8  Software Discussions / Choosing Software/Other DAM Applications / Re: DAM Catalog Software Choice for 10k image archive on: October 04, 2011, 03:02:12 PM
I moved from Expression Media to Lightroom a little over a year ago.  v3 of Lightroom was the tipping point for me.  I've been very pleased with the transition and feel like I finally have a really solid DAM workflow.  I miss a few things from EM but I'm extremely happy to be able to have just one catalog (currently about 180k images).  It makes it easy to find/sort anything quickly without having to deal with multiple catalogs.  I'm also extremely fond of its print module.  I do a lot of custom printing to a variety of wide format Epsons.  Once a library of suitable presets is built up, it takes just a few mouse clicks to find a "print master" version of an image... and output it at a variety of sizes on an assortment of media if desired.

The most annoying aspect of Lightroom is its lack of a really wide variety of document format support.  That gets better with every version and will surely continue to do so.  I'm managing a library of mainly photographs but I sure would like to at least see the presence of support docs or odd image formats that happened to be stored along side of a particular batch of otherwise "common" image files.

Bob Smith
9  DAM Stuff / Naming Issues / Re: Including date in filenames on: August 31, 2011, 06:17:47 PM
I switched (after reading the first DAM Book) to yymmdd-####.  I've been using that about six years now.  It's working very well.  I never have a duplicate file name unless its a different version of the same image.  Even in Finder or Window Explorer the default sort order using filename yields a list of images always in chronological order.  A "new" derivative will appear properly sorted next to "originals" created years earlier when using the same simple default sort.  File names are short.  They almost always are fully readable in just about any view in any software.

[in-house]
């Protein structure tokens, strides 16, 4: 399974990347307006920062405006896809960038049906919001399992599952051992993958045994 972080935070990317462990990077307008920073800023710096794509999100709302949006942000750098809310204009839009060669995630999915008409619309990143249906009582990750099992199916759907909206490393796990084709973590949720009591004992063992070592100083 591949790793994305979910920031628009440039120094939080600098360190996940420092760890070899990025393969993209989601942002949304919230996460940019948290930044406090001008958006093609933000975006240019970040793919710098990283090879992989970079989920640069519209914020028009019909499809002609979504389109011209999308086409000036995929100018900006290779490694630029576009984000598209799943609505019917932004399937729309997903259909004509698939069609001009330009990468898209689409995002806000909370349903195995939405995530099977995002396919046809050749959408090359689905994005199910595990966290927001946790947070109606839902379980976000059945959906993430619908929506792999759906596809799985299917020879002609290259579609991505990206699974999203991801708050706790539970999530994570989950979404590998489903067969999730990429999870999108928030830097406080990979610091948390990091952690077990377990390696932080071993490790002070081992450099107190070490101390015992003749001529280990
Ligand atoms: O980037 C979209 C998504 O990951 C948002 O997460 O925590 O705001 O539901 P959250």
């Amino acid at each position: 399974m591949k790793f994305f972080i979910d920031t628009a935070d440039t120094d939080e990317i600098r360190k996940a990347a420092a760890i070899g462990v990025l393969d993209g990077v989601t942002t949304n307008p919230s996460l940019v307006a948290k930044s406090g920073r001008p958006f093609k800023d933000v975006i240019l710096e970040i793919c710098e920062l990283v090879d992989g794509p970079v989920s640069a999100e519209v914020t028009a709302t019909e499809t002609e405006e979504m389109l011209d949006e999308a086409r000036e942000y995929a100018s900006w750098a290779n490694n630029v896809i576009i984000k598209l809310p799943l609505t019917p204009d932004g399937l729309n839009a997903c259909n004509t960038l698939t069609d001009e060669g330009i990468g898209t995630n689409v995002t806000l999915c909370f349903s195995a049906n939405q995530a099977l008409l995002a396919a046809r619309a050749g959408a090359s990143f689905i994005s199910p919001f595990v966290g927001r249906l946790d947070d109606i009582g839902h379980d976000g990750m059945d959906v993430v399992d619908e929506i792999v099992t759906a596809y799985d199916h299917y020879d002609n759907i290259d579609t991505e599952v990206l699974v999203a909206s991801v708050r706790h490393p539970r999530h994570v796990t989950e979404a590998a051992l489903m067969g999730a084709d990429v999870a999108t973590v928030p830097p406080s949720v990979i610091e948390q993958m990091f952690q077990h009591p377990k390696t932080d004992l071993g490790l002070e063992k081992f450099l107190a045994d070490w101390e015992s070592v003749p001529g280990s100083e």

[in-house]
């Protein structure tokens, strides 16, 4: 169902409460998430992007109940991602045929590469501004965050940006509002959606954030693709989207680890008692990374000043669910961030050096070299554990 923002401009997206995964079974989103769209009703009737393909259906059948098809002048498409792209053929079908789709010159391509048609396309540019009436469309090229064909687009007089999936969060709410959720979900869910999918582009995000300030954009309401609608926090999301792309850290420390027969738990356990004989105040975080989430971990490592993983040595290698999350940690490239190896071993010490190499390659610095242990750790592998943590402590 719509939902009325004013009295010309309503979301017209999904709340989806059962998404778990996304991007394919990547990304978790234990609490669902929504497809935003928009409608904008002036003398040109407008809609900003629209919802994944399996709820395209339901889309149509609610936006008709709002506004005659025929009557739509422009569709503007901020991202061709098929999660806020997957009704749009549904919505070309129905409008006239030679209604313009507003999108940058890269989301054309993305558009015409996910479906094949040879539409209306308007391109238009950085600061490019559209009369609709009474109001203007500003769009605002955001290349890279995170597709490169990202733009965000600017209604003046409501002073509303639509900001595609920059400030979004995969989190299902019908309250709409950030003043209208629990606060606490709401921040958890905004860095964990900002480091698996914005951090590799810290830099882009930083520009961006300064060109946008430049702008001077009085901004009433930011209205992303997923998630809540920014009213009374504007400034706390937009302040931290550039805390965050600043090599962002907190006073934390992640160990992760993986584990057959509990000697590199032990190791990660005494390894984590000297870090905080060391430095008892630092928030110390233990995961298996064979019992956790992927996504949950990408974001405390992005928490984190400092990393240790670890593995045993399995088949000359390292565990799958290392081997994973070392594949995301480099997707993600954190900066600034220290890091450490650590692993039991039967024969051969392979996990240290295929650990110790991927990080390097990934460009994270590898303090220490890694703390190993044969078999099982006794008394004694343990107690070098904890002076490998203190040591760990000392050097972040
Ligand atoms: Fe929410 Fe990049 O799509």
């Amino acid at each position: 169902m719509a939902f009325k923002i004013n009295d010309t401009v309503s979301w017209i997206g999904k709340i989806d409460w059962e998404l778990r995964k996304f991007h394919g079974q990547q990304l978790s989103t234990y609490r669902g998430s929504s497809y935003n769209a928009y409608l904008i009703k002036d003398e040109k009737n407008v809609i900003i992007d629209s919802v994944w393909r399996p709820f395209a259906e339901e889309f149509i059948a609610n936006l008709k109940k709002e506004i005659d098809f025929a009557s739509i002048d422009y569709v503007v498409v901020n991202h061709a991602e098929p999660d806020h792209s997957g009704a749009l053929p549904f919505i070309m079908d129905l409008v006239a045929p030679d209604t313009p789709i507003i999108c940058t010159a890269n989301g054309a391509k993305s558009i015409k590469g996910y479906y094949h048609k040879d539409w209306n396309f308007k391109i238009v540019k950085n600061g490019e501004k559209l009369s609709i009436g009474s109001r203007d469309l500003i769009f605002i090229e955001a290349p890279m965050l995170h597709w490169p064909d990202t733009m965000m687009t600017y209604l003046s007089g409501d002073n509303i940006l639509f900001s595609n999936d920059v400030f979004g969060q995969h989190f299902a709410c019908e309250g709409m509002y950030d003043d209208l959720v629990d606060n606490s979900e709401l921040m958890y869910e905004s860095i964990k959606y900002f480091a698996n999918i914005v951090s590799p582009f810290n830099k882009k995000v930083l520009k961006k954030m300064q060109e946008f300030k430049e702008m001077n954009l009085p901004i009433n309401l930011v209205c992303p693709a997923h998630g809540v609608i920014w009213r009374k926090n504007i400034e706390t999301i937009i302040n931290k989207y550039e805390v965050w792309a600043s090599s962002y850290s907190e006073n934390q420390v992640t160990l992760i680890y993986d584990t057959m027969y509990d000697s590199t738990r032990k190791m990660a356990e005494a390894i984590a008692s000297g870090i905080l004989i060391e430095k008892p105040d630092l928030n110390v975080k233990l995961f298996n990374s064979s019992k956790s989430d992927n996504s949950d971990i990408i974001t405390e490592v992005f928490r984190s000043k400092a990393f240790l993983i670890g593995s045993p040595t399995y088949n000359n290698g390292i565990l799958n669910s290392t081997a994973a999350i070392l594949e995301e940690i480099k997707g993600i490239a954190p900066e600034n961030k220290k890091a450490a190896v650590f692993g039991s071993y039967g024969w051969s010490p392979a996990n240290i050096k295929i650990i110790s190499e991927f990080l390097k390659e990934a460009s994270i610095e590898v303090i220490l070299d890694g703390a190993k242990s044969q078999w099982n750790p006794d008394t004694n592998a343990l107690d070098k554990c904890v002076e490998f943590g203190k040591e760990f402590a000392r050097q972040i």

Bob Smith
10  Software Discussions / Lightroom / Re: Creating different catalogues on: May 16, 2011, 10:17:15 AM
I make collections as I need them... but I never trash them.  I just expand or refine them as needed in the future.  I'll typically make a collection the first time I need to access something from a particular job/client that's old enough to not be readily accessible in my "Working" folder.

I tend to make collections like this.  First I make a collection set for Acme client.  Then I make a really broad smart collection intended to find anything I've ever done for Acme client.  I do that by look for either Acme as a keyword OR "Acme" contained in the folder name.  On things that haven't been keyworded they're almost always in a folder somewhere in the directory structure that includes the clients name.  That smart collection finds loads of things, most of which will be images made for Acme.  From there I filter down to whatever I need and put those in other collection in the Acme set.  I'll also add more keywords and ratings if that might help future searches if need be.  Maybe a collection of Masters; or a collection of Acme DNGs... whatever is most useful for what I'm currently looking for.  If I come back months later and need other Acme files I may make other collections to put under the Acme collections set, but I'll use those existing collections to help build those.

Bob Smith